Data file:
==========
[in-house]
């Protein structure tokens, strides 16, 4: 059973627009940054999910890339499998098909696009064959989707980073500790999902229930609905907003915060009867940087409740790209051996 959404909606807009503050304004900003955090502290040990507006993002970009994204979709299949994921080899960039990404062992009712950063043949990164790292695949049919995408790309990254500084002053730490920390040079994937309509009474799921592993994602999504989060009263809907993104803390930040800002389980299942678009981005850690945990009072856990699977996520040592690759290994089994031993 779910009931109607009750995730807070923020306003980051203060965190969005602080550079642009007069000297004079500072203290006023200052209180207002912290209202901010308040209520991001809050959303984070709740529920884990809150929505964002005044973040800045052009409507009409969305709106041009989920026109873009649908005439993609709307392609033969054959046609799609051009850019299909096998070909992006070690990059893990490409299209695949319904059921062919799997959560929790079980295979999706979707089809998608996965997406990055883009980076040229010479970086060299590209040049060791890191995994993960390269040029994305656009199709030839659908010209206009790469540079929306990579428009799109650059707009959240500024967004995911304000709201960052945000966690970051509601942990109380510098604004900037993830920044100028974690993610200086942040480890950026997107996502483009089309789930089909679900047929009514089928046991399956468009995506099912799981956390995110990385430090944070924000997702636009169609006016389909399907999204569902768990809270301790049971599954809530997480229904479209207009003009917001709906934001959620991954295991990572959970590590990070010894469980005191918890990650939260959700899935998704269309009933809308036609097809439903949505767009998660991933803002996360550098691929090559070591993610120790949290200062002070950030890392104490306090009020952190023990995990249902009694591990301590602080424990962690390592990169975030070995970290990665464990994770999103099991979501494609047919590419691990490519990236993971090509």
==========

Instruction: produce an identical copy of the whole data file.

[in-house]
């Protein structure tokens, strides 16, 4: 059973627009940054999910890339499998098909696009064959989707980073500790999902229930609905907003915060009867940087409740790209051996 959404909606807009503050304004900003955090502290040990507006993002970009994204979709299949994921080899960039990404062992009712950063043949990164790292695949049919995408790309990254500084002053730490920390040079994937309509009474799921592993994602999504989060009263809907993104803390930040800002389980299942678009981005850690945990009072856990699977996520040592690759290994089994031993 779910009931109607009750995730807070923020306003980051203060965190969005602080550079642009007069000297004079500072203290006023200052209180207002912290209202901010308040209520991001809050959303984070709740529920884990809150929505964002005044973040800045052009409507009409969305709106041009989920026109873009649908005439993609709307392609033969054959046609799609051009850019299909096998070909992006070690990059893990490409299209695949319904059921062919799997959560929790079980295979999706979707089809998608996965997406990055883009980076040229010479970086060299590209040049060791890191995994993960390269040029994305656009199709030839659908010209206009790469540079929306990579428009799109650059707009959240500024967004995911304000709201960052945000966690970051509601942990109380510098604004900037993830920044100028974690993610200086942040480890950026997107996502483009089309789930089909679900047929009514089928046991399956468009995506099912799981956390995110990385430090944070924000997702636009169609006016389909399907999204569902768990809270301790049971599954809530997480229904479209207009003009917001709906934001959620991954295991990572959970590590990070010894469980005191918890990650939260959700899935998704269309009933809308036609097809439903949505767009998660991933803002996360550098691929090559070591993610120790949290200062002070950030890392104490306090009020952190023990995990249902009694591990301590602080424990962690390592990169975030070995970290990665464990994770999103099991979501494609047919590419691990490519990236993971090509």